Tuesday, June 23, 2009

The Secret Origins of Wild Dog!

Shown above is Ed Hannigan's rough design for the cover of the first issue of the Wild Dog mini-series.  You didn't know he designed that, did you?  Ed did a lot of uncredited design work for DC over the years -- and all four of the Wild Dog mini-series covers are from his designs.  A very (extremely!) belated "thank you" to Ed!

Max Allan Collins and I created Wild Dog for DC Comics some twenty-two years ago.  We produced a four-issue mini-series, a one-shot special, and several serialized stories in the ill-fated Action Comics Weekly.  That was it.  Wild Dog had a short and sweet life.  Hugely popular in the Quad Cities area where the series was set, it never quite caught on big enough with the rest of the country to continue.  Still, DC maintains ownership of the feature, squeezing WD into some company-wide crossover every few years -- for just a panel or two.

Several years after the initial run, Max and I pitched a revival to DC -- specifically to (much missed) editor Archie Goodwin.  We had some good talks and I did a few drawings - but eventually we decided DC wanted so many changes to the core concept that it wasn't working for us anymore, and we went on to other things.  We never did work on anything for Archie, darn it.

But despite his short time on the shelf, Wild Dog still has a (pardon me for saying it) rabid following.  When I (very) recently dipped into my "keeper" art files to sell some original comic art I'd held onto for years, it was the Wild Dog art, more than anything that caused a stir.

So, spurred by that interest, I started digging through my files for anything else Wild Dog related.  I found the material posted here -- most of which I'd forgotten I had.

Wild Dog began as "Machine," a name rejected by DC because of its similarity to "Machine Man," a Jack Kirby feature at Marvel. It seems we may have also considered calling him "Commando" for about two or three minutes....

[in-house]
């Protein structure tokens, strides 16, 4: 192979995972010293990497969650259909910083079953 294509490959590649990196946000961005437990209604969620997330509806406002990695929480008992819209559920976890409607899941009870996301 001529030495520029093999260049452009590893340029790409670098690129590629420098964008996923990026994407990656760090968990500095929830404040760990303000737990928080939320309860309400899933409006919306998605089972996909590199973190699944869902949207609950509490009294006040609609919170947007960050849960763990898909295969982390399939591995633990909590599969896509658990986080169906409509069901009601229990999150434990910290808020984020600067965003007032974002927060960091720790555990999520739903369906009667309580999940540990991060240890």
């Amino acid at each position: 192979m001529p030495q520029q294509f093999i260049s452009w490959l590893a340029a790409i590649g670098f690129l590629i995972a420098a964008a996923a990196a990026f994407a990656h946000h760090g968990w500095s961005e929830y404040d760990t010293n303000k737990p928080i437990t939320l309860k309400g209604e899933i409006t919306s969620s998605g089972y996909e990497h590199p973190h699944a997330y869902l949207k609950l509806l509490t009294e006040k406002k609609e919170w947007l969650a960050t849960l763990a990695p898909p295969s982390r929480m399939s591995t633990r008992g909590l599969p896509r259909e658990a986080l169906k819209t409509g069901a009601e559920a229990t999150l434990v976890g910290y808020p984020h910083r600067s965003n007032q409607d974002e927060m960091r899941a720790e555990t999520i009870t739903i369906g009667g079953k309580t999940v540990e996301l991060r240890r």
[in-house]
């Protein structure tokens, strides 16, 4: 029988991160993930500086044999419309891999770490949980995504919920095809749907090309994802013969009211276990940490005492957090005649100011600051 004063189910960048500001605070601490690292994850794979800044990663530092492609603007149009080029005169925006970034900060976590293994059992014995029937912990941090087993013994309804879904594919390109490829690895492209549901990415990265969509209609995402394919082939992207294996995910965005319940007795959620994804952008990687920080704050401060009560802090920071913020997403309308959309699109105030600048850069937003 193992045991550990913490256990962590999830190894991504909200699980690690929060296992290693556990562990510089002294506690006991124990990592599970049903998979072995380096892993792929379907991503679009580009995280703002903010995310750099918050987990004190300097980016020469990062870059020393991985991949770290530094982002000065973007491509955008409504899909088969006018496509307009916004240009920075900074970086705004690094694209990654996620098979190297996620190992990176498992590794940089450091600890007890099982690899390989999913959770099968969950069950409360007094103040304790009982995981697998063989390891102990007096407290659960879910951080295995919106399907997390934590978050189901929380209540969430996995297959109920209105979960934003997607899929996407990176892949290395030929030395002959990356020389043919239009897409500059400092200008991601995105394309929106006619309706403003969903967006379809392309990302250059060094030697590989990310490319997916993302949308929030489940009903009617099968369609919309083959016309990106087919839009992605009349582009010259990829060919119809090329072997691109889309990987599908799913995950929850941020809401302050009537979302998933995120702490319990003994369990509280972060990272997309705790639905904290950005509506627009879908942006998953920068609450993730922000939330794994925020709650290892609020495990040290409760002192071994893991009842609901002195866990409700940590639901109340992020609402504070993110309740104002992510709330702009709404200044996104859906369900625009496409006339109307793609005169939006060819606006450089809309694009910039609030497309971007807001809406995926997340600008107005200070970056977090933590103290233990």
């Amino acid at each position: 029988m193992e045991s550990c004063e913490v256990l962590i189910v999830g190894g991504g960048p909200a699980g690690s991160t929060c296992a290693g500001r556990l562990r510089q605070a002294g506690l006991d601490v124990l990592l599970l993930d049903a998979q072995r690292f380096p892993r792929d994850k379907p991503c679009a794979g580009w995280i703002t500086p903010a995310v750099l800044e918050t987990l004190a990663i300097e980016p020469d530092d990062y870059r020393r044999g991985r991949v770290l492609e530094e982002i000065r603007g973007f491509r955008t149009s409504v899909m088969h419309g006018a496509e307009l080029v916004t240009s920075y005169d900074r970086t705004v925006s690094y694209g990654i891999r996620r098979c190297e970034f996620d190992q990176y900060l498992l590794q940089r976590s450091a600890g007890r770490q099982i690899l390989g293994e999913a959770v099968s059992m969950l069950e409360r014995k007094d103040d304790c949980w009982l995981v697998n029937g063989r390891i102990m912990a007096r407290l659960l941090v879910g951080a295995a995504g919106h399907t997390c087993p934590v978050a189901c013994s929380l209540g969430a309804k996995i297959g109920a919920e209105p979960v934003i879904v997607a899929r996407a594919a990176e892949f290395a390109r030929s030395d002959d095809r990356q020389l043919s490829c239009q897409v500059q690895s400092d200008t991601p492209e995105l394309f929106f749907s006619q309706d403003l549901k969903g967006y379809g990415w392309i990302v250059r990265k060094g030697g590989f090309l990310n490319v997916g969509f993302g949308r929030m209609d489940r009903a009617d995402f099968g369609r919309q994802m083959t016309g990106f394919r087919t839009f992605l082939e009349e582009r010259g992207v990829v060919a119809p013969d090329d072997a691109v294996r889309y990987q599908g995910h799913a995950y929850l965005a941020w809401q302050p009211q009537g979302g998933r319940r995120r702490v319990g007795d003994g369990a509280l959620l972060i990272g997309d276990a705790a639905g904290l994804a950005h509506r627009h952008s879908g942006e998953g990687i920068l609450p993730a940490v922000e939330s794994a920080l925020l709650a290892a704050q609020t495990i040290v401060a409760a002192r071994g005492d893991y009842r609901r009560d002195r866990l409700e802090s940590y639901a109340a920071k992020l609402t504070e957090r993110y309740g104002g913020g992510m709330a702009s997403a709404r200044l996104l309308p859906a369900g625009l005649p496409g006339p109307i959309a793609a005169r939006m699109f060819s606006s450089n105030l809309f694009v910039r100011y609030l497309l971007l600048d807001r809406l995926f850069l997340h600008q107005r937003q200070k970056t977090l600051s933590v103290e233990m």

After rejecting "Mad Dog," we settled on "Red Dog" as the character's name and proceded to put together a package to sell the series to DC.

A detail of the cover page for the 16 page series pitch written by Max Allan Collins.  The pitch ends with a suggestion that Max write the feature and I ink it over pencils by some classic silver age artist.  Thankfully, we all decided I should pencil the thing!

The first drawings of the cartoon dog mascot for Red Dog/Wild Dog's shirt.

Here's the evolution of the "pitch art" used to sell the series. He's still "Red Dog" here. I left the shirt blank on the second piece and made a stack of photocopies of it, on which I drew different versions of what would become the dog mascot design.

Logo concepts provided by DC.  I'm sorry to admit I've forgotten which talented letterer designed these.

Rough concept sketches for covers -- done when the feature was still being called Red Dog.  The first of these ended up being drawn -- but rejected by DC.  Eventually it was used as an Amazing Heroes cover.

"Red Dog" became "Wild Dog" after discovering a GI Joe action figure had already used the Red Dog name.  If we ever wanted action figures of the character, we'd need a name that hadn't already been used.  Never did get those action figures, darn it.

Preliminary roughs for a few Action Comics Weekly pages and photocopies of pencils for an ACW page and two of the mini-series covers  are shown below.

I hope you enjoyed seeing some of this long-hidden material.  Who knows if Wild Dog will ever return -- but I'm grateful that after all these years, his fans still remember the series fondly.  Stay wild, kids!


James Meeley said...

As one of the Wild Dog faithful, Terry, I really enjoyed this "behind-the-scenes" look at the Wild One's creation.

I also have to agree with you about the work of Ed Hannigan. I know his cover art was a mainstay in Marvel and DC in the late 70's and early 80's, but has never really gotten the recognition it deserves.